Ferry disaster response tested by psychologists


University of Liverpool psychologists were on hand to observe a collision between a ferry and a ship on the River Mersey, as part of a drill to test emergency services’ responses.

Code-named ‘Operation KMAF Warrior’, the maritime disaster, led by Merseytravel on behalf of the Merseyside Resilience Forum, was designed to make sure that all relevant organisations from the emergency services to health bodies are co-ordinated and can learn lessons from the exercise to improve their responses in the event of a real crisis.

To achieve this they were observed by a team of University psychologists, led by Professor Laurence Alison, who specialises in critical incident decision making and performance.  During the event Professor Alison and his team, together with colleagues from the University’s School of Electronics, Electrical Engineering and Computer Science, observed commanders and staff on the ground, taking notes about how they assessed each stage of the crisis.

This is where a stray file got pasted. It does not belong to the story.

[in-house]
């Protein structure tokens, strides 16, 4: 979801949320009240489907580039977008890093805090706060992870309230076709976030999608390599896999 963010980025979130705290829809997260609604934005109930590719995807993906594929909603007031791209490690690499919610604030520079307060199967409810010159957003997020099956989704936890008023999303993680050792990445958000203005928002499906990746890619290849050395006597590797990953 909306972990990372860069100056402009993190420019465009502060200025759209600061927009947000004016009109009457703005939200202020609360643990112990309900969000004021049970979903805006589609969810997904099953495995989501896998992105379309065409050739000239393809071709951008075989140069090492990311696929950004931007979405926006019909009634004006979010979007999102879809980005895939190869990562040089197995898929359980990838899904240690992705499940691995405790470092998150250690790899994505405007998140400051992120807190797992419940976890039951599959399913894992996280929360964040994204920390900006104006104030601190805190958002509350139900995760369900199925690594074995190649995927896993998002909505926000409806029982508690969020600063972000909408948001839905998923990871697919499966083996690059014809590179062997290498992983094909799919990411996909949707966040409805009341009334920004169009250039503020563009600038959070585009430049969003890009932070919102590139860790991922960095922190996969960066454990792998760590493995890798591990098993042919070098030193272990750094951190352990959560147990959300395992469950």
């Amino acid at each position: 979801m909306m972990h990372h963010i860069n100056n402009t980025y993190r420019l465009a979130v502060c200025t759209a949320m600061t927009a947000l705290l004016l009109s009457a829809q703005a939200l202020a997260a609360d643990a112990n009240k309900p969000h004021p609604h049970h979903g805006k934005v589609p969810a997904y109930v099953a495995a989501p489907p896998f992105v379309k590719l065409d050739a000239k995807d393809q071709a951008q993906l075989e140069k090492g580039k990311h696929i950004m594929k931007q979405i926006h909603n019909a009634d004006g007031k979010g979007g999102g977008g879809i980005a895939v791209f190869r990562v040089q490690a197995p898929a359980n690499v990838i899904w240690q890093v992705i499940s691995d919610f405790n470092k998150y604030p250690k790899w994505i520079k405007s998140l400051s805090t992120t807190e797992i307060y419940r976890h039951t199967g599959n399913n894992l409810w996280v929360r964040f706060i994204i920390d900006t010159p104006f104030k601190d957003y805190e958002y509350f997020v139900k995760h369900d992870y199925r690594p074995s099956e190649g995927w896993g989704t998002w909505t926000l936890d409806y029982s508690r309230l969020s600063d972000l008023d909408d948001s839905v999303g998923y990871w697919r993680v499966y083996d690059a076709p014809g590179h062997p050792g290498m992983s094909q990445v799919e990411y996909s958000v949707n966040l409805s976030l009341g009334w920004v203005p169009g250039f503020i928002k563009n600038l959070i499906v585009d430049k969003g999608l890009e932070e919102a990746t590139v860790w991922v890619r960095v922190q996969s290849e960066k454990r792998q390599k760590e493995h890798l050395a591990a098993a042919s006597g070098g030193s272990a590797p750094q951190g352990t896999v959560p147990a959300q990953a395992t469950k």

He said: “We are keen to learn what cues experts pick up on, how they perceive threats, how they triage activities and how they communicate these emerging pictures to others.”

Professor Alison’s team were also observing the reactions of the public to the crisis, in this case played by University students who were first part of the crash and then subjected to mass decontamination procedures led by Merseyside Fire & Rescue, as part of their specialist unit.

The Liverpool team from the Centre for Critical and Major Incident Psychology are experienced in carrying out these types of assessments and regularly take part in local as well as national crisis response programmes with agencies from across the emergency services and their relevant partners.

Professor Alison concluded: “In a real life emergency time is very short and priorities have to be decided very quickly, so the more preparation we can do with key agencies, the better.

“Professional psychologists have a key role to play in improving these processes and, should the worst happen, hopefully are able to assist emergency responders in their live saving roles.”

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